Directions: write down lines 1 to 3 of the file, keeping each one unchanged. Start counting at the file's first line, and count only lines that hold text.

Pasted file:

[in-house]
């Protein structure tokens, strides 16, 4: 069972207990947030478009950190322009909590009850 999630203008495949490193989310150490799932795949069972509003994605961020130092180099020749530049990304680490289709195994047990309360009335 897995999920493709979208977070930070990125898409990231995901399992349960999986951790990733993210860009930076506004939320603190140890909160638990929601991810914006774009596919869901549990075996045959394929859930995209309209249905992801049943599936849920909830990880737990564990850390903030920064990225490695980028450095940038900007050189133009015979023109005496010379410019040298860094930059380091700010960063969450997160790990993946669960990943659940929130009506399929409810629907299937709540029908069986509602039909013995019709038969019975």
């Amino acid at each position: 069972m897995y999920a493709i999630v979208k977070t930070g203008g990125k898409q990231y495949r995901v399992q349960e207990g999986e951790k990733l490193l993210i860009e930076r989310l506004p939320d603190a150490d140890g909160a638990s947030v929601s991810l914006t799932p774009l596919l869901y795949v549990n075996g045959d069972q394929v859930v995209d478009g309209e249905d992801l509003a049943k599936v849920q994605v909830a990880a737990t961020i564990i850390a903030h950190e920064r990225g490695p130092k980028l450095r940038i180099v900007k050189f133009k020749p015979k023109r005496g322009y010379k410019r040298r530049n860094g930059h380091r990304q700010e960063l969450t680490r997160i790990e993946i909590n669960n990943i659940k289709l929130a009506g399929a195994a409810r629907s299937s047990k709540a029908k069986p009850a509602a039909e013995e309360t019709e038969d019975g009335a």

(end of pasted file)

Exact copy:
[in-house]
């Protein structure tokens, strides 16, 4: 069972207990947030478009950190322009909590009850 999630203008495949490193989310150490799932795949069972509003994605961020130092180099020749530049990304680490289709195994047990309360009335 897995999920493709979208977070930070990125898409990231995901399992349960999986951790990733993210860009930076506004939320603190140890909160638990929601991810914006774009596919869901549990075996045959394929859930995209309209249905992801049943599936849920909830990880737990564990850390903030920064990225490695980028450095940038900007050189133009015979023109005496010379410019040298860094930059380091700010960063969450997160790990993946669960990943659940929130009506399929409810629907299937709540029908069986509602039909013995019709038969019975």
């Amino acid at each position: 069972m897995y999920a493709i999630v979208k977070t930070g203008g990125k898409q990231y495949r995901v399992q349960e207990g999986e951790k990733l490193l993210i860009e930076r989310l506004p939320d603190a150490d140890g909160a638990s947030v929601s991810l914006t799932p774009l596919l869901y795949v549990n075996g045959d069972q394929v859930v995209d478009g309209e249905d992801l509003a049943k599936v849920q994605v909830a990880a737990t961020i564990i850390a903030h950190e920064r990225g490695p130092k980028l450095r940038i180099v900007k050189f133009k020749p015979k023109r005496g322009y010379k410019r040298r530049n860094g930059h380091r990304q700010e960063l969450t680490r997160i790990e993946i909590n669960n990943i659940k289709l929130a009506g399929a195994a409810r629907s299937s047990k709540a029908k069986p009850a509602a039909e013995e309360t019709e038969d019975g009335a």